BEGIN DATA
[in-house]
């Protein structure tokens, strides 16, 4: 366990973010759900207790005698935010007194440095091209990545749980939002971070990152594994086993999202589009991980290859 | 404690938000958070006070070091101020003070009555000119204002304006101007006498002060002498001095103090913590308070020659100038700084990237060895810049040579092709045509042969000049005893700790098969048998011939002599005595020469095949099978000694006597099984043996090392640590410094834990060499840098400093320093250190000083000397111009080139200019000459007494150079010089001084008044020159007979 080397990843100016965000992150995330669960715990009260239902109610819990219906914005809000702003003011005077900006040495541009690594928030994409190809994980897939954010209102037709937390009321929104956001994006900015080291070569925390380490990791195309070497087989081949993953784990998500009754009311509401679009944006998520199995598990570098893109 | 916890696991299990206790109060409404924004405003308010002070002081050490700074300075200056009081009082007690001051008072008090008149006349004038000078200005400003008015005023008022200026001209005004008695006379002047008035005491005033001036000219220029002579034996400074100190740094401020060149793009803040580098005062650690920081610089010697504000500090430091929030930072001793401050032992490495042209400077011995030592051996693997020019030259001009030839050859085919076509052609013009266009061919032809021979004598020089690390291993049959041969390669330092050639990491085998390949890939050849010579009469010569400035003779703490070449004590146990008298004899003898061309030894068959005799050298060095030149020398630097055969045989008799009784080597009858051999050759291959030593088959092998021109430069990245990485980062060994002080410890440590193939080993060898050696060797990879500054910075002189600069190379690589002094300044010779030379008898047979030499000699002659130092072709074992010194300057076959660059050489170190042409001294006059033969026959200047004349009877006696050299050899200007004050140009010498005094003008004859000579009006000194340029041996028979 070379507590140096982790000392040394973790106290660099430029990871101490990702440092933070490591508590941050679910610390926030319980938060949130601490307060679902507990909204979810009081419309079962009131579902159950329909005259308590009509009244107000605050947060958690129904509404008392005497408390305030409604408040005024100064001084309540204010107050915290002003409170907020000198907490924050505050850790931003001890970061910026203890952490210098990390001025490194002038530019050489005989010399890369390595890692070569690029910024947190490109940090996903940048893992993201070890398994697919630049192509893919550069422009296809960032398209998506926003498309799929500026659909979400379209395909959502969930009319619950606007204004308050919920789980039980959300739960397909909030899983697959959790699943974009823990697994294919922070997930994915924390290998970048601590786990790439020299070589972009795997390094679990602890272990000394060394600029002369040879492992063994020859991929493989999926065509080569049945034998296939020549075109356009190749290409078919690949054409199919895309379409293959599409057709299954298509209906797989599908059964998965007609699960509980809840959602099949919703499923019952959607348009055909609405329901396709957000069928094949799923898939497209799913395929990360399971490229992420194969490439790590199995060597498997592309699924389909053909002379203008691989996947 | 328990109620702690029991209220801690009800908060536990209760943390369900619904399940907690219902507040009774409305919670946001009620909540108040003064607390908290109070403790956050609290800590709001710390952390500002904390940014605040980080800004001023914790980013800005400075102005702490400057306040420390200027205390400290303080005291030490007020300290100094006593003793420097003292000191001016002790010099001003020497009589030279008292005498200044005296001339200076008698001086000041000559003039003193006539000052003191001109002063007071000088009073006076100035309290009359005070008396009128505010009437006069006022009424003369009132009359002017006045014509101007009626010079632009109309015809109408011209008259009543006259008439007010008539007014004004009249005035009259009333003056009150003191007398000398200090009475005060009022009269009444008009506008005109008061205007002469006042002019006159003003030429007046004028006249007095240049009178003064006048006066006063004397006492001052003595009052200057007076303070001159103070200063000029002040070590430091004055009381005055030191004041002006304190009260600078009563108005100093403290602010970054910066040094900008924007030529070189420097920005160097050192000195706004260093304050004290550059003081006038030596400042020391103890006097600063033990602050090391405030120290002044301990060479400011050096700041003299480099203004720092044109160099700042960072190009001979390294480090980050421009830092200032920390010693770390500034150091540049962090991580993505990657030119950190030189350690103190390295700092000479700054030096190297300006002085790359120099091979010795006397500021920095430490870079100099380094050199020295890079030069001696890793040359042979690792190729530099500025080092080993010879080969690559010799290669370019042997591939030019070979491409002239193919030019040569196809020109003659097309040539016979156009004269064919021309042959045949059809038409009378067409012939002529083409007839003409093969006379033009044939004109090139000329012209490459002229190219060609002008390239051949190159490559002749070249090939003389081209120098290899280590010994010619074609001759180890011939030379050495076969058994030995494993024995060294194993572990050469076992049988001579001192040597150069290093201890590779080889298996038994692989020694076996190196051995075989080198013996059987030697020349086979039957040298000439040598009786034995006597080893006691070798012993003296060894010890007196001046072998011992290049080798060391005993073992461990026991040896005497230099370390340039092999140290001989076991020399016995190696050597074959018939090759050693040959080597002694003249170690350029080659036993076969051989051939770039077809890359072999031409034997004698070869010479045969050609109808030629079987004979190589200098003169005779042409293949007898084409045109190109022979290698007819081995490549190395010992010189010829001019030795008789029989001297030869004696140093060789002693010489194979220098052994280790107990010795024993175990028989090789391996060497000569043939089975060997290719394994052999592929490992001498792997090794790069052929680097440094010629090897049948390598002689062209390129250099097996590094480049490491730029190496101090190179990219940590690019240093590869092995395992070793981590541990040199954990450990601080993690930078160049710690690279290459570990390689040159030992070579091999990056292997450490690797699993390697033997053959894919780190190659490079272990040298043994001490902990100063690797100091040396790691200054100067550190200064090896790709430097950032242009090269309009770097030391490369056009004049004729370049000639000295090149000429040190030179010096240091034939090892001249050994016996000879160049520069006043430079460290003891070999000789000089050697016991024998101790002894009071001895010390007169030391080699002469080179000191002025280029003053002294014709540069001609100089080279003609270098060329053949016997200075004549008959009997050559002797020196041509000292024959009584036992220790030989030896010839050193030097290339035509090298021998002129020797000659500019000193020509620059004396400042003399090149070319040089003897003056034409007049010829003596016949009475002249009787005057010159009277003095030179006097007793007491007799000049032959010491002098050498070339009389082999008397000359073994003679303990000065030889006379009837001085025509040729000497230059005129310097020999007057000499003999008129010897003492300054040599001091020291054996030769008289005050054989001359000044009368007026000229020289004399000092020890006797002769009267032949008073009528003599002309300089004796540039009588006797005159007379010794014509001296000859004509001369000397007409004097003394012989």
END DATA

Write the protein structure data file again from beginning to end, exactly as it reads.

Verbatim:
[in-house]
């Protein structure tokens, strides 16, 4: 366990973010759900207790005698935010007194440095091209990545749980939002971070990152594994086993999202589009991980290859 | 404690938000958070006070070091101020003070009555000119204002304006101007006498002060002498001095103090913590308070020659100038700084990237060895810049040579092709045509042969000049005893700790098969048998011939002599005595020469095949099978000694006597099984043996090392640590410094834990060499840098400093320093250190000083000397111009080139200019000459007494150079010089001084008044020159007979 080397990843100016965000992150995330669960715990009260239902109610819990219906914005809000702003003011005077900006040495541009690594928030994409190809994980897939954010209102037709937390009321929104956001994006900015080291070569925390380490990791195309070497087989081949993953784990998500009754009311509401679009944006998520199995598990570098893109 | 916890696991299990206790109060409404924004405003308010002070002081050490700074300075200056009081009082007690001051008072008090008149006349004038000078200005400003008015005023008022200026001209005004008695006379002047008035005491005033001036000219220029002579034996400074100190740094401020060149793009803040580098005062650690920081610089010697504000500090430091929030930072001793401050032992490495042209400077011995030592051996693997020019030259001009030839050859085919076509052609013009266009061919032809021979004598020089690390291993049959041969390669330092050639990491085998390949890939050849010579009469010569400035003779703490070449004590146990008298004899003898061309030894068959005799050298060095030149020398630097055969045989008799009784080597009858051999050759291959030593088959092998021109430069990245990485980062060994002080410890440590193939080993060898050696060797990879500054910075002189600069190379690589002094300044010779030379008898047979030499000699002659130092072709074992010194300057076959660059050489170190042409001294006059033969026959200047004349009877006696050299050899200007004050140009010498005094003008004859000579009006000194340029041996028979 070379507590140096982790000392040394973790106290660099430029990871101490990702440092933070490591508590941050679910610390926030319980938060949130601490307060679902507990909204979810009081419309079962009131579902159950329909005259308590009509009244107000605050947060958690129904509404008392005497408390305030409604408040005024100064001084309540204010107050915290002003409170907020000198907490924050505050850790931003001890970061910026203890952490210098990390001025490194002038530019050489005989010399890369390595890692070569690029910024947190490109940090996903940048893992993201070890398994697919630049192509893919550069422009296809960032398209998506926003498309799929500026659909979400379209395909959502969930009319619950606007204004308050919920789980039980959300739960397909909030899983697959959790699943974009823990697994294919922070997930994915924390290998970048601590786990790439020299070589972009795997390094679990602890272990000394060394600029002369040879492992063994020859991929493989999926065509080569049945034998296939020549075109356009190749290409078919690949054409199919895309379409293959599409057709299954298509209906797989599908059964998965007609699960509980809840959602099949919703499923019952959607348009055909609405329901396709957000069928094949799923898939497209799913395929990360399971490229992420194969490439790590199995060597498997592309699924389909053909002379203008691989996947 | 328990109620702690029991209220801690009800908060536990209760943390369900619904399940907690219902507040009774409305919670946001009620909540108040003064607390908290109070403790956050609290800590709001710390952390500002904390940014605040980080800004001023914790980013800005400075102005702490400057306040420390200027205390400290303080005291030490007020300290100094006593003793420097003292000191001016002790010099001003020497009589030279008292005498200044005296001339200076008698001086000041000559003039003193006539000052003191001109002063007071000088009073006076100035309290009359005070008396009128505010009437006069006022009424003369009132009359002017006045014509101007009626010079632009109309015809109408011209008259009543006259008439007010008539007014004004009249005035009259009333003056009150003191007398000398200090009475005060009022009269009444008009506008005109008061205007002469006042002019006159003003030429007046004028006249007095240049009178003064006048006066006063004397006492001052003595009052200057007076303070001159103070200063000029002040070590430091004055009381005055030191004041002006304190009260600078009563108005100093403290602010970054910066040094900008924007030529070189420097920005160097050192000195706004260093304050004290550059003081006038030596400042020391103890006097600063033990602050090391405030120290002044301990060479400011050096700041003299480099203004720092044109160099700042960072190009001979390294480090980050421009830092200032920390010693770390500034150091540049962090991580993505990657030119950190030189350690103190390295700092000479700054030096190297300006002085790359120099091979010795006397500021920095430490870079100099380094050199020295890079030069001696890793040359042979690792190729530099500025080092080993010879080969690559010799290669370019042997591939030019070979491409002239193919030019040569196809020109003659097309040539016979156009004269064919021309042959045949059809038409009378067409012939002529083409007839003409093969006379033009044939004109090139000329012209490459002229190219060609002008390239051949190159490559002749070249090939003389081209120098290899280590010994010619074609001759180890011939030379050495076969058994030995494993024995060294194993572990050469076992049988001579001192040597150069290093201890590779080889298996038994692989020694076996190196051995075989080198013996059987030697020349086979039957040298000439040598009786034995006597080893006691070798012993003296060894010890007196001046072998011992290049080798060391005993073992461990026991040896005497230099370390340039092999140290001989076991020399016995190696050597074959018939090759050693040959080597002694003249170690350029080659036993076969051989051939770039077809890359072999031409034997004698070869010479045969050609109808030629079987004979190589200098003169005779042409293949007898084409045109190109022979290698007819081995490549190395010992010189010829001019030795008789029989001297030869004696140093060789002693010489194979220098052994280790107990010795024993175990028989090789391996060497000569043939089975060997290719394994052999592929490992001498792997090794790069052929680097440094010629090897049948390598002689062209390129250099097996590094480049490491730029190496101090190179990219940590690019240093590869092995395992070793981590541990040199954990450990601080993690930078160049710690690279290459570990390689040159030992070579091999990056292997450490690797699993390697033997053959894919780190190659490079272990040298043994001490902990100063690797100091040396790691200054100067550190200064090896790709430097950032242009090269309009770097030391490369056009004049004729370049000639000295090149000429040190030179010096240091034939090892001249050994016996000879160049520069006043430079460290003891070999000789000089050697016991024998101790002894009071001895010390007169030391080699002469080179000191002025280029003053002294014709540069001609100089080279003609270098060329053949016997200075004549008959009997050559002797020196041509000292024959009584036992220790030989030896010839050193030097290339035509090298021998002129020797000659500019000193020509620059004396400042003399090149070319040089003897003056034409007049010829003596016949009475002249009787005057010159009277003095030179006097007793007491007799000049032959010491002098050498070339009389082999008397000359073994003679303990000065030889006379009837001085025509040729000497230059005129310097020999007057000499003999008129010897003492300054040599001091020291054996030769008289005050054989001359000044009368007026000229020289004399000092020890006797002769009267032949008073009528003599002309300089004796540039009588006797005159007379010794014509001296000859004509001369000397007409004097003394012989």